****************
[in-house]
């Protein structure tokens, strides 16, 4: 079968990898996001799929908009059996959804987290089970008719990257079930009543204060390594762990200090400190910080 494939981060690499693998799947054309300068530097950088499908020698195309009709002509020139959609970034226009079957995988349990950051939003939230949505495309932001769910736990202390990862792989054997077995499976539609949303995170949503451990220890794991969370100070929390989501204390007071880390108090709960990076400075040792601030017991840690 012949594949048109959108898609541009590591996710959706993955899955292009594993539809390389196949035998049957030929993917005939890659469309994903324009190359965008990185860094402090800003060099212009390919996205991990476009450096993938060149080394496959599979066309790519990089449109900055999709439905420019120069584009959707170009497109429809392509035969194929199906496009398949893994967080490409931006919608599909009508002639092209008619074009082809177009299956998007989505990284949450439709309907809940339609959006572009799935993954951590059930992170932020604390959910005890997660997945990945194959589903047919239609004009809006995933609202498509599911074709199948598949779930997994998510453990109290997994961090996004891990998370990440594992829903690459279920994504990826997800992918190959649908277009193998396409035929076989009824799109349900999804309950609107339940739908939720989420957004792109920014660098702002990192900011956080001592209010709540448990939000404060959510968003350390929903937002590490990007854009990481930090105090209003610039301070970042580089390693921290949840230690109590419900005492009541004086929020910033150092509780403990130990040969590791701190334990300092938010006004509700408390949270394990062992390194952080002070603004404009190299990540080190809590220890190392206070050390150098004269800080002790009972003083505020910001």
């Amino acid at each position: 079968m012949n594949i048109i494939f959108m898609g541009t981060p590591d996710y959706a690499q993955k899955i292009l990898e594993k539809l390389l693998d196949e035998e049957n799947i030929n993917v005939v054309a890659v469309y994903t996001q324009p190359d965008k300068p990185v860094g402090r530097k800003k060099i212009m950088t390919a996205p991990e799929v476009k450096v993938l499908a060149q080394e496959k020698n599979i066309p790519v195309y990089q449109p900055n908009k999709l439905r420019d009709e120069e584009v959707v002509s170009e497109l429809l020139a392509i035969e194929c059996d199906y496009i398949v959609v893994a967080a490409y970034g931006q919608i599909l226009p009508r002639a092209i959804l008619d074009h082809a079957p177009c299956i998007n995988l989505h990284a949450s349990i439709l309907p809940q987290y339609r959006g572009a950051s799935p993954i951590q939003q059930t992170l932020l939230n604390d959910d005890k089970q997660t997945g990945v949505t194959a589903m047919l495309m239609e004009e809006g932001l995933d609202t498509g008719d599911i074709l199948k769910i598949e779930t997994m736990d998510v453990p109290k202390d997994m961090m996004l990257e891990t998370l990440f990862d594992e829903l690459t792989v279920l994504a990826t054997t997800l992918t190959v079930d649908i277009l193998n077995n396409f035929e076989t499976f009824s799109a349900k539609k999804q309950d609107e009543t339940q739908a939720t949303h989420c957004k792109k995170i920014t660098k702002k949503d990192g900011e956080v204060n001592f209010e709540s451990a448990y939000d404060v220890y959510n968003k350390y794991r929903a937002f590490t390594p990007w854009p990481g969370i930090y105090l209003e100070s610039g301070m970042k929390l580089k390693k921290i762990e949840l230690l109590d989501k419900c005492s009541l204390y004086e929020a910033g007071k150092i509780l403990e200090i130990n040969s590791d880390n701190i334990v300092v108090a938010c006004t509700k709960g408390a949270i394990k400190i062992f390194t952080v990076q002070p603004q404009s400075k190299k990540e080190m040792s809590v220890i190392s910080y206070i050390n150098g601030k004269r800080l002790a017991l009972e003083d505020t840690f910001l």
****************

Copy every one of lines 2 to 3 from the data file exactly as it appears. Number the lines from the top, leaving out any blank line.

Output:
């Protein structure tokens, strides 16, 4: 079968990898996001799929908009059996959804987290089970008719990257079930009543204060390594762990200090400190910080 494939981060690499693998799947054309300068530097950088499908020698195309009709002509020139959609970034226009079957995988349990950051939003939230949505495309932001769910736990202390990862792989054997077995499976539609949303995170949503451990220890794991969370100070929390989501204390007071880390108090709960990076400075040792601030017991840690 012949594949048109959108898609541009590591996710959706993955899955292009594993539809390389196949035998049957030929993917005939890659469309994903324009190359965008990185860094402090800003060099212009390919996205991990476009450096993938060149080394496959599979066309790519990089449109900055999709439905420019120069584009959707170009497109429809392509035969194929199906496009398949893994967080490409931006919608599909009508002639092209008619074009082809177009299956998007989505990284949450439709309907809940339609959006572009799935993954951590059930992170932020604390959910005890997660997945990945194959589903047919239609004009809006995933609202498509599911074709199948598949779930997994998510453990109290997994961090996004891990998370990440594992829903690459279920994504990826997800992918190959649908277009193998396409035929076989009824799109349900999804309950609107339940739908939720989420957004792109920014660098702002990192900011956080001592209010709540448990939000404060959510968003350390929903937002590490990007854009990481930090105090209003610039301070970042580089390693921290949840230690109590419900005492009541004086929020910033150092509780403990130990040969590791701190334990300092938010006004509700408390949270394990062992390194952080002070603004404009190299990540080190809590220890190392206070050390150098004269800080002790009972003083505020910001």
């Amino acid at each position: 079968m012949n594949i048109i494939f959108m898609g541009t981060p590591d996710y959706a690499q993955k899955i292009l990898e594993k539809l390389l693998d196949e035998e049957n799947i030929n993917v005939v054309a890659v469309y994903t996001q324009p190359d965008k300068p990185v860094g402090r530097k800003k060099i212009m950088t390919a996205p991990e799929v476009k450096v993938l499908a060149q080394e496959k020698n599979i066309p790519v195309y990089q449109p900055n908009k999709l439905r420019d009709e120069e584009v959707v002509s170009e497109l429809l020139a392509i035969e194929c059996d199906y496009i398949v959609v893994a967080a490409y970034g931006q919608i599909l226009p009508r002639a092209i959804l008619d074009h082809a079957p177009c299956i998007n995988l989505h990284a949450s349990i439709l309907p809940q987290y339609r959006g572009a950051s799935p993954i951590q939003q059930t992170l932020l939230n604390d959910d005890k089970q997660t997945g990945v949505t194959a589903m047919l495309m239609e004009e809006g932001l995933d609202t498509g008719d599911i074709l199948k769910i598949e779930t997994m736990d998510v453990p109290k202390d997994m961090m996004l990257e891990t998370l990440f990862d594992e829903l690459t792989v279920l994504a990826t054997t997800l992918t190959v079930d649908i277009l193998n077995n396409f035929e076989t499976f009824s799109a349900k539609k999804q309950d609107e009543t339940q739908a939720t949303h989420c957004k792109k995170i920014t660098k702002k949503d990192g900011e956080v204060n001592f209010e709540s451990a448990y939000d404060v220890y959510n968003k350390y794991r929903a937002f590490t390594p990007w854009p990481g969370i930090y105090l209003e100070s610039g301070m970042k929390l580089k390693k921290i762990e949840l230690l109590d989501k419900c005492s009541l204390y004086e929020a910033g007071k150092i509780l403990e200090i130990n040969s590791d880390n701190i334990v300092v108090a938010c006004t509700k709960g408390a949270i394990k400190i062992f390194t952080v990076q002070p603004q404009s400075k190299k990540e080190m040792s809590v220890i190392s910080y206070i050390n150098g601030k004269r800080l002790a017991l009972e003083d505020t840690f910001l």